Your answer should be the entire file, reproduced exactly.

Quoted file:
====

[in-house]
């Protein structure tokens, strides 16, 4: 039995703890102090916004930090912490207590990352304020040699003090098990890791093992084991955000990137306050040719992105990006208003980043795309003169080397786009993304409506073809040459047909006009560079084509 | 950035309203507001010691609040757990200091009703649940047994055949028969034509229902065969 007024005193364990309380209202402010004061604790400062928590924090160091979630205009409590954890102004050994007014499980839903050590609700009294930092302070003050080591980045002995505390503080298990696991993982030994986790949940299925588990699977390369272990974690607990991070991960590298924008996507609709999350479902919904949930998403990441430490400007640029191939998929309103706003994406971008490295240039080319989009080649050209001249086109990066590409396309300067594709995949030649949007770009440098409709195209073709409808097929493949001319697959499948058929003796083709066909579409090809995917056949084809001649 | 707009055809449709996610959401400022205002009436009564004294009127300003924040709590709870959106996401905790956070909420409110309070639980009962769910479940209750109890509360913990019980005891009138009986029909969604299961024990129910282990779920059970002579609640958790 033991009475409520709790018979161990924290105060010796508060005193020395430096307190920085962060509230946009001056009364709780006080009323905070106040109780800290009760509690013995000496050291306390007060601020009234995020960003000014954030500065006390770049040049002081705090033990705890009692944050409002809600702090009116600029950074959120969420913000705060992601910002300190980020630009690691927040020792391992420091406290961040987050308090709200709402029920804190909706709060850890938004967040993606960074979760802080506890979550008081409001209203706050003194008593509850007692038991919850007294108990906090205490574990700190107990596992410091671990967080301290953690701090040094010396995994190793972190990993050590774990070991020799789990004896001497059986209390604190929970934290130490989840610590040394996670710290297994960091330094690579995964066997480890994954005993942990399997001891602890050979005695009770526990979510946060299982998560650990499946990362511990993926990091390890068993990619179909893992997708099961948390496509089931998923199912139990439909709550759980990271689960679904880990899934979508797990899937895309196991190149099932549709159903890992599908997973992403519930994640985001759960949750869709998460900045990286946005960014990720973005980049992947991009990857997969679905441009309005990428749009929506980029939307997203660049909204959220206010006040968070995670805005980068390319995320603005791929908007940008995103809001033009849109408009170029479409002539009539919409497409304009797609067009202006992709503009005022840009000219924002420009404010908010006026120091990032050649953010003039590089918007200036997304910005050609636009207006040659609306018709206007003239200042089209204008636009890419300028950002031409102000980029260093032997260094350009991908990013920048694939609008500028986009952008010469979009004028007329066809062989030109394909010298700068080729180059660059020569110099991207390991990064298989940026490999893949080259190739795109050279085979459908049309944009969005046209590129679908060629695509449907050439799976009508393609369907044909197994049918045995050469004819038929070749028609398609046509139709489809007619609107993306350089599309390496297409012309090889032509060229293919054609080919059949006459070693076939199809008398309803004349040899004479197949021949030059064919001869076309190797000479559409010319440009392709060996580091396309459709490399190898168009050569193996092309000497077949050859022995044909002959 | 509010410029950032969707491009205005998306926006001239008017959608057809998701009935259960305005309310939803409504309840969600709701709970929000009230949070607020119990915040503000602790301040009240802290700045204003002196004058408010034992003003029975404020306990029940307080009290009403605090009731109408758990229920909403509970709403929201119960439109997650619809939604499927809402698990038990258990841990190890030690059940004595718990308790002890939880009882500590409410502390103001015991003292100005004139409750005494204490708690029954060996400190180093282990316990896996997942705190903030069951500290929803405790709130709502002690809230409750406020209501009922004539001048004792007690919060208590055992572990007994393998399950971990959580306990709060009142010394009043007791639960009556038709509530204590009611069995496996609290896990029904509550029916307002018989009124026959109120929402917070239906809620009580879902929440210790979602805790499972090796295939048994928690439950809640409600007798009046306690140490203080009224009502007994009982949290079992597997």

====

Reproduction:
[in-house]
């Protein structure tokens, strides 16, 4: 039995703890102090916004930090912490207590990352304020040699003090098990890791093992084991955000990137306050040719992105990006208003980043795309003169080397786009993304409506073809040459047909006009560079084509 | 950035309203507001010691609040757990200091009703649940047994055949028969034509229902065969 007024005193364990309380209202402010004061604790400062928590924090160091979630205009409590954890102004050994007014499980839903050590609700009294930092302070003050080591980045002995505390503080298990696991993982030994986790949940299925588990699977390369272990974690607990991070991960590298924008996507609709999350479902919904949930998403990441430490400007640029191939998929309103706003994406971008490295240039080319989009080649050209001249086109990066590409396309300067594709995949030649949007770009440098409709195209073709409808097929493949001319697959499948058929003796083709066909579409090809995917056949084809001649 | 707009055809449709996610959401400022205002009436009564004294009127300003924040709590709870959106996401905790956070909420409110309070639980009962769910479940209750109890509360913990019980005891009138009986029909969604299961024990129910282990779920059970002579609640958790 033991009475409520709790018979161990924290105060010796508060005193020395430096307190920085962060509230946009001056009364709780006080009323905070106040109780800290009760509690013995000496050291306390007060601020009234995020960003000014954030500065006390770049040049002081705090033990705890009692944050409002809600702090009116600029950074959120969420913000705060992601910002300190980020630009690691927040020792391992420091406290961040987050308090709200709402029920804190909706709060850890938004967040993606960074979760802080506890979550008081409001209203706050003194008593509850007692038991919850007294108990906090205490574990700190107990596992410091671990967080301290953690701090040094010396995994190793972190990993050590774990070991020799789990004896001497059986209390604190929970934290130490989840610590040394996670710290297994960091330094690579995964066997480890994954005993942990399997001891602890050979005695009770526990979510946060299982998560650990499946990362511990993926990091390890068993990619179909893992997708099961948390496509089931998923199912139990439909709550759980990271689960679904880990899934979508797990899937895309196991190149099932549709159903890992599908997973992403519930994640985001759960949750869709998460900045990286946005960014990720973005980049992947991009990857997969679905441009309005990428749009929506980029939307997203660049909204959220206010006040968070995670805005980068390319995320603005791929908007940008995103809001033009849109408009170029479409002539009539919409497409304009797609067009202006992709503009005022840009000219924002420009404010908010006026120091990032050649953010003039590089918007200036997304910005050609636009207006040659609306018709206007003239200042089209204008636009890419300028950002031409102000980029260093032997260094350009991908990013920048694939609008500028986009952008010469979009004028007329066809062989030109394909010298700068080729180059660059020569110099991207390991990064298989940026490999893949080259190739795109050279085979459908049309944009969005046209590129679908060629695509449907050439799976009508393609369907044909197994049918045995050469004819038929070749028609398609046509139709489809007619609107993306350089599309390496297409012309090889032509060229293919054609080919059949006459070693076939199809008398309803004349040899004479197949021949030059064919001869076309190797000479559409010319440009392709060996580091396309459709490399190898168009050569193996092309000497077949050859022995044909002959 | 509010410029950032969707491009205005998306926006001239008017959608057809998701009935259960305005309310939803409504309840969600709701709970929000009230949070607020119990915040503000602790301040009240802290700045204003002196004058408010034992003003029975404020306990029940307080009290009403605090009731109408758990229920909403509970709403929201119960439109997650619809939604499927809402698990038990258990841990190890030690059940004595718990308790002890939880009882500590409410502390103001015991003292100005004139409750005494204490708690029954060996400190180093282990316990896996997942705190903030069951500290929803405790709130709502002690809230409750406020209501009922004539001048004792007690919060208590055992572990007994393998399950971990959580306990709060009142010394009043007791639960009556038709509530204590009611069995496996609290896990029904509550029916307002018989009124026959109120929402917070239906809620009580879902929440210790979602805790499972090796295939048994928690439950809640409600007798009046306690140490203080009224009502007994009982949290079992597997």